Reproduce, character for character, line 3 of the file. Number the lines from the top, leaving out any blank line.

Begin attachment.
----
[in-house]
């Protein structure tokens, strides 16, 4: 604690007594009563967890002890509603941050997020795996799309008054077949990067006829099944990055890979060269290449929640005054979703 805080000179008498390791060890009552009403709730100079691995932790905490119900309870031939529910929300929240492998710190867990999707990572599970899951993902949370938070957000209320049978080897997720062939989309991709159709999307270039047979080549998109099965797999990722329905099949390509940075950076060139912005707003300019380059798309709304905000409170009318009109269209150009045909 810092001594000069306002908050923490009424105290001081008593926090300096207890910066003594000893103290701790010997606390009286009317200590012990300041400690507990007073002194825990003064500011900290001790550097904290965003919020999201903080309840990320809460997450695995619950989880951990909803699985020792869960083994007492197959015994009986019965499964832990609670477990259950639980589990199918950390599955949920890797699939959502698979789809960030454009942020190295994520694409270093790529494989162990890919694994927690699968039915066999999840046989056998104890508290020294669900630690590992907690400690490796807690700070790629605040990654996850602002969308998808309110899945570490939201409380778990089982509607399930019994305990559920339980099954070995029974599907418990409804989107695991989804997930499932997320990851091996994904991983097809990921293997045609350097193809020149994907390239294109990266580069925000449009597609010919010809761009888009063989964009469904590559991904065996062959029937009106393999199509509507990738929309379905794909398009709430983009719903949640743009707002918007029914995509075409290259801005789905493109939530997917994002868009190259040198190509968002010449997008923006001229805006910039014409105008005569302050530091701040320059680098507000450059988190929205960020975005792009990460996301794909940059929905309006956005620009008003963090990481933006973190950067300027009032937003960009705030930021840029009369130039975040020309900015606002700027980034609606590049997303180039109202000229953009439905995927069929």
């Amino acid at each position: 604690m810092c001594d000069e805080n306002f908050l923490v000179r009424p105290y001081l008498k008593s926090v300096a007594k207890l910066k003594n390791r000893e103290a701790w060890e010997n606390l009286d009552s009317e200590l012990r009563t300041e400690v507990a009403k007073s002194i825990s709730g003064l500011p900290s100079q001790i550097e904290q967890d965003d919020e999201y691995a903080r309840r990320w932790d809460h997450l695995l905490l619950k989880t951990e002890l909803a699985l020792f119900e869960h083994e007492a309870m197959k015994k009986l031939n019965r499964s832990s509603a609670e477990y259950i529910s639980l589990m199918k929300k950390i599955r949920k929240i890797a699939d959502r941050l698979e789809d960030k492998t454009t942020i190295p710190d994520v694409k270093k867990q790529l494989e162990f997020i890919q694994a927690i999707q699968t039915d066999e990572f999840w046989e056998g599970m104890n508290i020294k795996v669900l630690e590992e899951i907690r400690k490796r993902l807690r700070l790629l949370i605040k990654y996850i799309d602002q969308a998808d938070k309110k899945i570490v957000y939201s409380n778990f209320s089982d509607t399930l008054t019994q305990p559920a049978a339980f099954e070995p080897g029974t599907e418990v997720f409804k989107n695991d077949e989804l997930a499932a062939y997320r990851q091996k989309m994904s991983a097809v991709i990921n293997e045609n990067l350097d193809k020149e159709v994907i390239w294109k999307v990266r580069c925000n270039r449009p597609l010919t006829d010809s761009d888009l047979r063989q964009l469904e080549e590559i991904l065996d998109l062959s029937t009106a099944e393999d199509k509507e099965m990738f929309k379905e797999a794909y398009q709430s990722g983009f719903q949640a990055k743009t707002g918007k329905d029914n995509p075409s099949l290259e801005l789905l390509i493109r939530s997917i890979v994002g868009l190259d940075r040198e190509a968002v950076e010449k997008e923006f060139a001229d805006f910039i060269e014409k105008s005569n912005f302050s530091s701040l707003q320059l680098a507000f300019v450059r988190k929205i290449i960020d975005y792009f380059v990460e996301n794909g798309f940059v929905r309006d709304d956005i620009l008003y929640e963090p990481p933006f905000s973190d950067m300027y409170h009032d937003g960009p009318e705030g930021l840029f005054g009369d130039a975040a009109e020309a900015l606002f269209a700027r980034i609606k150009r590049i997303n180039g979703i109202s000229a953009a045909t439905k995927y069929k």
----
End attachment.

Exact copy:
């Amino acid at each position: 604690m810092c001594d000069e805080n306002f908050l923490v000179r009424p105290y001081l008498k008593s926090v300096a007594k207890l910066k003594n390791r000893e103290a701790w060890e010997n606390l009286d009552s009317e200590l012990r009563t300041e400690v507990a009403k007073s002194i825990s709730g003064l500011p900290s100079q001790i550097e904290q967890d965003d919020e999201y691995a903080r309840r990320w932790d809460h997450l695995l905490l619950k989880t951990e002890l909803a699985l020792f119900e869960h083994e007492a309870m197959k015994k009986l031939n019965r499964s832990s509603a609670e477990y259950i529910s639980l589990m199918k929300k950390i599955r949920k929240i890797a699939d959502r941050l698979e789809d960030k492998t454009t942020i190295p710190d994520v694409k270093k867990q790529l494989e162990f997020i890919q694994a927690i999707q699968t039915d066999e990572f999840w046989e056998g599970m104890n508290i020294k795996v669900l630690e590992e899951i907690r400690k490796r993902l807690r700070l790629l949370i605040k990654y996850i799309d602002q969308a998808d938070k309110k899945i570490v957000y939201s409380n778990f209320s089982d509607t399930l008054t019994q305990p559920a049978a339980f099954e070995p080897g029974t599907e418990v997720f409804k989107n695991d077949e989804l997930a499932a062939y997320r990851q091996k989309m994904s991983a097809v991709i990921n293997e045609n990067l350097d193809k020149e159709v994907i390239w294109k999307v990266r580069c925000n270039r449009p597609l010919t006829d010809s761009d888009l047979r063989q964009l469904e080549e590559i991904l065996d998109l062959s029937t009106a099944e393999d199509k509507e099965m990738f929309k379905e797999a794909y398009q709430s990722g983009f719903q949640a990055k743009t707002g918007k329905d029914n995509p075409s099949l290259e801005l789905l390509i493109r939530s997917i890979v994002g868009l190259d940075r040198e190509a968002v950076e010449k997008e923006f060139a001229d805006f910039i060269e014409k105008s005569n912005f302050s530091s701040l707003q320059l680098a507000f300019v450059r988190k929205i290449i960020d975005y792009f380059v990460e996301n794909g798309f940059v929905r309006d709304d956005i620009l008003y929640e963090p990481p933006f905000s973190d950067m300027y409170h009032d937003g960009p009318e705030g930021l840029f005054g009369d130039a975040a009109e020309a900015l606002f269209a700027r980034i609606k150009r590049i997303n180039g979703i109202s000229a953009a045909t439905k995927y069929k």